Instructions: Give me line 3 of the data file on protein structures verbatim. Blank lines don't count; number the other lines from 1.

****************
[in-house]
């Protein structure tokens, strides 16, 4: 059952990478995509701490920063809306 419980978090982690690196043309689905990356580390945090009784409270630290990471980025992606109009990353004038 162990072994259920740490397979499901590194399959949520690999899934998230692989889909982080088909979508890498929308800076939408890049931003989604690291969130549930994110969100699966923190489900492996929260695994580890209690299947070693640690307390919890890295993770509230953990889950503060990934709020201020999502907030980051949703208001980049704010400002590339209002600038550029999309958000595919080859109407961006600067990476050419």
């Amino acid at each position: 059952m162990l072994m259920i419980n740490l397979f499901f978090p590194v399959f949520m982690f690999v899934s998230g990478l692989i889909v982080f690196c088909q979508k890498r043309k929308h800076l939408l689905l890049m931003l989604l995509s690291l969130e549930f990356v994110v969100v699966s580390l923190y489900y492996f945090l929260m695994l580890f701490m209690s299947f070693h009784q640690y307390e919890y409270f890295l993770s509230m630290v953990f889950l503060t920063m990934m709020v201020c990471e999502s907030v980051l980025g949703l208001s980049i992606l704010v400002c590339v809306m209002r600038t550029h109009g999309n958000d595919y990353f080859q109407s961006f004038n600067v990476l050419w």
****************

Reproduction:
């Amino acid at each position: 059952m162990l072994m259920i419980n740490l397979f499901f978090p590194v399959f949520m982690f690999v899934s998230g990478l692989i889909v982080f690196c088909q979508k890498r043309k929308h800076l939408l689905l890049m931003l989604l995509s690291l969130e549930f990356v994110v969100v699966s580390l923190y489900y492996f945090l929260m695994l580890f701490m209690s299947f070693h009784q640690y307390e919890y409270f890295l993770s509230m630290v953990f889950l503060t920063m990934m709020v201020c990471e999502s907030v980051l980025g949703l208001s980049i992606l704010v400002c590339v809306m209002r600038t550029h109009g999309n958000d595919y990353f080859q109407s961006f004038n600067v990476l050419w």